How many times have you seen the "fake to third, throw to first" move work? It seems that every time a pitcher makes the move, the runner at first doesn't even blink. It's almost laughable, right?
That seems to be everybody's reaction whenever they see the move work. And I mean everybody. Because, as I've followed Twitter throughout this baseball season (follow Wezen Ball here!), I've noticed that this move might be more successful than you expect. It's still not very successful, mind you, but it's successful enough. Check out these tweets:
(Click "Read More" to continue reading.)
September 4 - In the first game of a double-header, the White Sox fall for it twice: Omar Vizquel gets thrown out when Alex Rios gets fooled by Clay Buchholz and, later, Alexei Ramirez gets picked off by Tim Wakefield
There was another mention on September 8 of Tim Wakefield having a runner picked off except his first baseman, Lars Anderson, wasn't in position. It's pretty clear, though, that Tim Wakefield is currently the king of this move with him being responsible for three of the eight instances I was able to find (or four of the nine, if you count the last one). If I had to wager a guess, it'd be that runners are extra-antsy hoping to get a jump on Wake's super-slow knuckler.
Maybe eight examples in a full season aren't enough for you. I don't know. Like I said, it still isn't all that successful, but don't fool yourself into thinking that this is a full and complete listing of all times that it worked this year. This just happens to be a listing of the tweets that I was able to find on Google months after the fact by searching for the phrase "fake third throw first". Any tweets that describe the situation differently, or that Google chose not to return (it's not exactly a perfect search engine for Twitter), wouldn't be included. Also, any game where a fake-to-third play worked that wasn't tweeted about would be completely missed too.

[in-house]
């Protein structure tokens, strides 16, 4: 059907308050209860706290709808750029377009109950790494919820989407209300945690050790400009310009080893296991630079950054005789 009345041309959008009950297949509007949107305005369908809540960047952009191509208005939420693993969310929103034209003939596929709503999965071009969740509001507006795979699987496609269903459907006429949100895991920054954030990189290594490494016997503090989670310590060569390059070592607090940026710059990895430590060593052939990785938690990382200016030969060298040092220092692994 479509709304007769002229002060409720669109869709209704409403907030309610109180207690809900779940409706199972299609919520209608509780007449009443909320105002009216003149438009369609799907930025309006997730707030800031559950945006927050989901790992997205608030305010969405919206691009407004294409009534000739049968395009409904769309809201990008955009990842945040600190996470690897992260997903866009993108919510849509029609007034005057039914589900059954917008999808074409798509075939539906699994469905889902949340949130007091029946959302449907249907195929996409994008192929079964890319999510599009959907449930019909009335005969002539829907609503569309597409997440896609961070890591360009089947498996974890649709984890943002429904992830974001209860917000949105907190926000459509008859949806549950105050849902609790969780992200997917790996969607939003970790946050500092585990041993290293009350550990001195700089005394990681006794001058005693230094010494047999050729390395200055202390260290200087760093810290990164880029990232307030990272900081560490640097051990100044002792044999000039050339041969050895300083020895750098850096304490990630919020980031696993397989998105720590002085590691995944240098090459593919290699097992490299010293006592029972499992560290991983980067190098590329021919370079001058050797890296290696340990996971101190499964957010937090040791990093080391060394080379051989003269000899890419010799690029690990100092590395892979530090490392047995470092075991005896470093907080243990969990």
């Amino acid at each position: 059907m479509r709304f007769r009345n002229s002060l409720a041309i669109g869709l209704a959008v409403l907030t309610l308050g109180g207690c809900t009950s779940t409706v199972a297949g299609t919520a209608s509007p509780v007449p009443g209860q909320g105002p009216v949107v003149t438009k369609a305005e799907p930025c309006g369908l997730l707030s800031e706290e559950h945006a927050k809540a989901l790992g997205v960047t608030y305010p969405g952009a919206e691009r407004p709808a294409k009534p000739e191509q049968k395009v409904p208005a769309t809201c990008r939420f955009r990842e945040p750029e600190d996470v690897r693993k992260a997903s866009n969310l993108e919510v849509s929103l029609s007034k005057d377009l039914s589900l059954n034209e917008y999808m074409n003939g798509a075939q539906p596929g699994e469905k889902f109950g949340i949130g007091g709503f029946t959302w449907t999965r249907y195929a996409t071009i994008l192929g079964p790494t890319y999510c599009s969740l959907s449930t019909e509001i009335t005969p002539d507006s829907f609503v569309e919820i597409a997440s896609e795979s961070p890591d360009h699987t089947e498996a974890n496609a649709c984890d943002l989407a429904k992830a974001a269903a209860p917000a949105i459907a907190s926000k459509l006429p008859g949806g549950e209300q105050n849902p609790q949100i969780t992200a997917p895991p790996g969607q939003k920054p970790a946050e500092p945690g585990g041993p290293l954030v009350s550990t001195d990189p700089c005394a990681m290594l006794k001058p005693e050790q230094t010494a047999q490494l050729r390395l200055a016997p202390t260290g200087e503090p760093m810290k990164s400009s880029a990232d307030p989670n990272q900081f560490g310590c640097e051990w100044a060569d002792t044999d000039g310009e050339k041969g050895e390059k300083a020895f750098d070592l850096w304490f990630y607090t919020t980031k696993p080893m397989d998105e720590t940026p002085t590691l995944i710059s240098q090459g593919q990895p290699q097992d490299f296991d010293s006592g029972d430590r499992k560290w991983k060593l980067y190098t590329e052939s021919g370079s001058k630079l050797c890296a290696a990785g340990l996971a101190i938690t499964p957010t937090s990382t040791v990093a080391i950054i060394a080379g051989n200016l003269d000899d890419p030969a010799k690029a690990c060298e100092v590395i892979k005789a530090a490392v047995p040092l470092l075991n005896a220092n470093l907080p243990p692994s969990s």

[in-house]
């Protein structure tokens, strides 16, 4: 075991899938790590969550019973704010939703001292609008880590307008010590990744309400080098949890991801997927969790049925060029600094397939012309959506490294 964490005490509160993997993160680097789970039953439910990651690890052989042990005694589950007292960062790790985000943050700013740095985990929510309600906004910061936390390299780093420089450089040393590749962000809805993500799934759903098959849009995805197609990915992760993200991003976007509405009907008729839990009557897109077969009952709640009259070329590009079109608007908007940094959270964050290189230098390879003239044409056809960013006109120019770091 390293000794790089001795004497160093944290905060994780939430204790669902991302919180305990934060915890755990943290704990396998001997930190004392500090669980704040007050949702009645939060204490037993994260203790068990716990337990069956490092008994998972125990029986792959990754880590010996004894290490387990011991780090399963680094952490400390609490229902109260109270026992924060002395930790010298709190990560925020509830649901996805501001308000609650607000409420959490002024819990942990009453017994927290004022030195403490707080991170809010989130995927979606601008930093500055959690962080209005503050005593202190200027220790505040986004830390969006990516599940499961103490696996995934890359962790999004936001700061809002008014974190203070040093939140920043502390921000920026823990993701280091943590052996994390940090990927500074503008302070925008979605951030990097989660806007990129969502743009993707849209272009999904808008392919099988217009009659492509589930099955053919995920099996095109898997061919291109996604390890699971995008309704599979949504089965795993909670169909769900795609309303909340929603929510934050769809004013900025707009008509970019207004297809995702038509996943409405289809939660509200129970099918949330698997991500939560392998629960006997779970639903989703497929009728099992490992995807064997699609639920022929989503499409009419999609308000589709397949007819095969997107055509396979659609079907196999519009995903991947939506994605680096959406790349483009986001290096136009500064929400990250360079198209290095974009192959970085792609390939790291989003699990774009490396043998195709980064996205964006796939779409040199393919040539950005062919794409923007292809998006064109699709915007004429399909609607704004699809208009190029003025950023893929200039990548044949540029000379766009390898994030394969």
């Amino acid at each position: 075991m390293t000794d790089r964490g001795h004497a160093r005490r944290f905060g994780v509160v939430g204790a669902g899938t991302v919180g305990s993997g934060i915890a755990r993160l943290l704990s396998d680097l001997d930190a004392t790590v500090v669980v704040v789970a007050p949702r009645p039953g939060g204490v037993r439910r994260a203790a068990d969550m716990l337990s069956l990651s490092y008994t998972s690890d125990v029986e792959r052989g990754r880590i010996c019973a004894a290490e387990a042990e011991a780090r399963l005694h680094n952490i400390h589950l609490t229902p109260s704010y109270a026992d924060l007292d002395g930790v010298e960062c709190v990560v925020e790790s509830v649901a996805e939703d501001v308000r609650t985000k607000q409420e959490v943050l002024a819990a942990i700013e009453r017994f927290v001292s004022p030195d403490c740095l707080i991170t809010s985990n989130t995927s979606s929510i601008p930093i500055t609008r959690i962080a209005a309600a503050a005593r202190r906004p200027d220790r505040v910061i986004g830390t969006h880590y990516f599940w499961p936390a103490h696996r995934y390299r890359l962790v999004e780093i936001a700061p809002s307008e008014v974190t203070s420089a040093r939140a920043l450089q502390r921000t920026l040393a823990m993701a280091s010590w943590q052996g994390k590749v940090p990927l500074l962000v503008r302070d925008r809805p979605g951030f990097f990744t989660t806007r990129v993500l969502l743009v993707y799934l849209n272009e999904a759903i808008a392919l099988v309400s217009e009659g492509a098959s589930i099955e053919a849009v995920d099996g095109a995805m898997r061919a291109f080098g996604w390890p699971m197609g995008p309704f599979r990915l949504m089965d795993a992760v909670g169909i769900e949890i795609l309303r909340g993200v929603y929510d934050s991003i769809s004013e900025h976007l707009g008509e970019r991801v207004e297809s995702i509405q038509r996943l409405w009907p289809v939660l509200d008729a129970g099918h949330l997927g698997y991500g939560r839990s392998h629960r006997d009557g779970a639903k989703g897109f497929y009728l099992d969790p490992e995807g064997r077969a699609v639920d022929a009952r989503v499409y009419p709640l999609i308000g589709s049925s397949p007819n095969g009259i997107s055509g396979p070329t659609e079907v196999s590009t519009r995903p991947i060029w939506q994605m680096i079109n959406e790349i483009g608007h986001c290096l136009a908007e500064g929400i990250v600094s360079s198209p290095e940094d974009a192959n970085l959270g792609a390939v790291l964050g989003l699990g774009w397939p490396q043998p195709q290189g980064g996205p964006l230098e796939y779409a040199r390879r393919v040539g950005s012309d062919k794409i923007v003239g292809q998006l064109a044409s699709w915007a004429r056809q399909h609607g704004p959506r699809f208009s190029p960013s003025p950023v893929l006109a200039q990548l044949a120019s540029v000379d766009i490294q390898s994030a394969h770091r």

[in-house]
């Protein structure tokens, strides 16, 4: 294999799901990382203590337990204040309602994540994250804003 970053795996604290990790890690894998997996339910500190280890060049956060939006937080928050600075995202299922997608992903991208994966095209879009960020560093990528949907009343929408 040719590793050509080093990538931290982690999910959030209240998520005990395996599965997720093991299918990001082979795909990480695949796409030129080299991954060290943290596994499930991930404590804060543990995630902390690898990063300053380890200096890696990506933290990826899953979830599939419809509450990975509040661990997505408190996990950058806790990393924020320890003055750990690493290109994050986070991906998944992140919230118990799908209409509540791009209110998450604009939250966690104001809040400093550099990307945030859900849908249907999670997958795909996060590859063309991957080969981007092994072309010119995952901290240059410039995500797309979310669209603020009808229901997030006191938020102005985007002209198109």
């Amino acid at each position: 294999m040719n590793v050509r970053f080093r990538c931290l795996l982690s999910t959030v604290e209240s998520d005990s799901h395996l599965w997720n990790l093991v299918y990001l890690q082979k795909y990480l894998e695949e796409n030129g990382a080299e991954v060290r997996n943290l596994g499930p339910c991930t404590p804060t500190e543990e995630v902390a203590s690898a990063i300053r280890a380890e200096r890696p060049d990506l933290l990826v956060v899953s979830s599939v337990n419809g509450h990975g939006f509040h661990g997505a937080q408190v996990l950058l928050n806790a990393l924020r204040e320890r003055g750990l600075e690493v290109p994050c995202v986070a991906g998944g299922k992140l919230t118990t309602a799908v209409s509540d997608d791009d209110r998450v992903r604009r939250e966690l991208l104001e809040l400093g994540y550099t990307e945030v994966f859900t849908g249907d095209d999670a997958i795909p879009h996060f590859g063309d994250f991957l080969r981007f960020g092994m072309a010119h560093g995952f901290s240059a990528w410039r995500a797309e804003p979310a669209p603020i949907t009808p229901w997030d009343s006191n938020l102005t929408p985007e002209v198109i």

But it doesn't really matter. As you can see from all the different tweets, everyone seems to think that the play *never* works except for the one time they just witnessed, and that is obviously not the case. But since it happens so rarely, it's understandable for people to be surprised when they see it with their own eyes. I guess they need to follow Twitter as much as I do.
Still, the next time you see someone (probably Tim Wakefield) successfully pull off the fake-to-third-and-throw-to-first move, feel free to tell us all about it - just remember to tweet about it with something other than the phrase "worked for the first time ever!"